CBSE Class 12 Physics Notes Electrostatics – What Is Electric Potential?
Physics Notes for Class 12: An electric potential is the amount of work needed to move a unit positive charge from a reference point to a specific point inside the field without producing any kind of acceleration. That reference point may be Earth or a point at Infinity, although any point beyond the influence of the electric field charge can be used as the reference point.
According to classical electrostatics, an electric potential is a scalar quantity denoted by V, equal to the electric potential energy of any charged particle at any location (measured in joules) divided by the charge of that particle (measured in coulombs). By dividing out the charge on the particle a quotient is obtained that is a property of the electric field itself.
The electric potential at the point specified will be the sum of the electric potential from the
left charge (VL) and the electric potential from the right charge (VR).
V = VL + VR
V = k(+2q)/√((3a)2 +(a)2) + k(-q)/√(a)2+(a)2
V = 2kq/√10a – kq/√2a
V = ( 2/√10 -1/√2)kq/a
V =-0.0746 kq/a
Notice that since the electric potential is a scalar, calculating the electric potential is often much easier than calculating the electric field.
The electric field and the electric potential are not two independent fields. They are two independent ways of conceptualizing the effect that an electric charge has on the space surrounding it. Just as problems in mechanics can be analyzed using a force-approach or an energy-approach, problems dealing with electrical phenomenon can be analyzed by focusing on the electric field or on the electric potential.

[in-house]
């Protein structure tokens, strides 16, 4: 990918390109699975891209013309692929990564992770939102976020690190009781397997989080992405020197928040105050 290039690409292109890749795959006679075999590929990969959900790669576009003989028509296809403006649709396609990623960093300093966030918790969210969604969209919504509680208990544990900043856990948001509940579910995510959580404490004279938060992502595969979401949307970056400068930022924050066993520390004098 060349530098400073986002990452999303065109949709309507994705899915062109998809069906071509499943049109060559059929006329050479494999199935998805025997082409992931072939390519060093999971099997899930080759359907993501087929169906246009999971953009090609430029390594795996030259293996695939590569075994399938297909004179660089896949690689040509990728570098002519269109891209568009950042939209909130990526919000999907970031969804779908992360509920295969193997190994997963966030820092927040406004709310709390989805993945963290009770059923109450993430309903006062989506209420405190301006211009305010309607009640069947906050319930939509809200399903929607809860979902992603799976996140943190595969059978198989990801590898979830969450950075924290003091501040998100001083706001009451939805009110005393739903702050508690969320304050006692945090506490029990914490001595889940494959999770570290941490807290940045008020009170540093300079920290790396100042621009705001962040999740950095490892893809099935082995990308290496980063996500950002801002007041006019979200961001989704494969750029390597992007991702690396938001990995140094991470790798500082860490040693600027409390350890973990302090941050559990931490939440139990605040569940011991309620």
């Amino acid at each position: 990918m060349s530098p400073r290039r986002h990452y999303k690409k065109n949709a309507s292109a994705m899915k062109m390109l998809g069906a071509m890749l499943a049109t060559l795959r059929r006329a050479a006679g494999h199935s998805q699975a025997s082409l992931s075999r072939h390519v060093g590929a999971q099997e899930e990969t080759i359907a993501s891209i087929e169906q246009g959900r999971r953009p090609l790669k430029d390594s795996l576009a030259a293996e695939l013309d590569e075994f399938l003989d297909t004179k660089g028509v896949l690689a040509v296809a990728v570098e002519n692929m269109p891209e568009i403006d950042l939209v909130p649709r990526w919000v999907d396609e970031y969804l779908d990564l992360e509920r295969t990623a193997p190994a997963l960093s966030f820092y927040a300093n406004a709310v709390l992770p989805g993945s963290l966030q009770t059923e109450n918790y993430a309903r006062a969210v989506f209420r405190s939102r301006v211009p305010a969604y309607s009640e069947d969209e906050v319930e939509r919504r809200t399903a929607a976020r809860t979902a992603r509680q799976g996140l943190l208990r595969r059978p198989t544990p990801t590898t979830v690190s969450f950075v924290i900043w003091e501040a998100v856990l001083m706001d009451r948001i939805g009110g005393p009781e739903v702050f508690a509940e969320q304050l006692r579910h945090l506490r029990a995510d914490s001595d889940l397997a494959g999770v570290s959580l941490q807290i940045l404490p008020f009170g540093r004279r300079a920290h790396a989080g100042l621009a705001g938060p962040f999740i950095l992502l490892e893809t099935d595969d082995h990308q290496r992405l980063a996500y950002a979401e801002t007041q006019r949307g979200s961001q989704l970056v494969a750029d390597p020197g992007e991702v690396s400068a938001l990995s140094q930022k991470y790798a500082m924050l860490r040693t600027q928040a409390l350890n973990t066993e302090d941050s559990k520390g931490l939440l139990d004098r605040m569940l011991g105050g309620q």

Additionally, just as it is sometimes necessary in mechanics to transfer between force and energy representations, it is sometimes necessary to transfer between the electric field and electric potential representations. The relationship between the two fields can be understood by examining the expression of work, which relates force to transfer of energy.
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Electric Potential due to point charge:
The electric potential created by a point charge Q, at a distance r from the charge (relative to the potential at infinity), can be shown to be
VE = 1*Q/4Пε0r.
where ε0 is the dielectric constant (permittivity of vacuum). This is known as the Coulomb potential.
The electric potential due to a system of point charges is equal to the sum of the point charges’ individual potentials. This fact simplifies calculations significantly since the addition of potential (scalar) fields is much easier than the addition of the electric (vector) fields.
The equation given above for the electric potential (and all the equations used here) are in the forms required by SI units. In some other (less common) systems of units, such as CGS-Gaussian, many of these equations would be altered.
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UNITS FOR ELECTRIC POTENTIAL:
The SI derived unit of electric potential is the volt (in honor of Alessandro Volta), which is why a difference in electric potential between two points is known as voltage. Older units are rarely used today. Variants of the centimetre gram second system of units included a number of different units for electric potential, including the abvolt and the statvolt.
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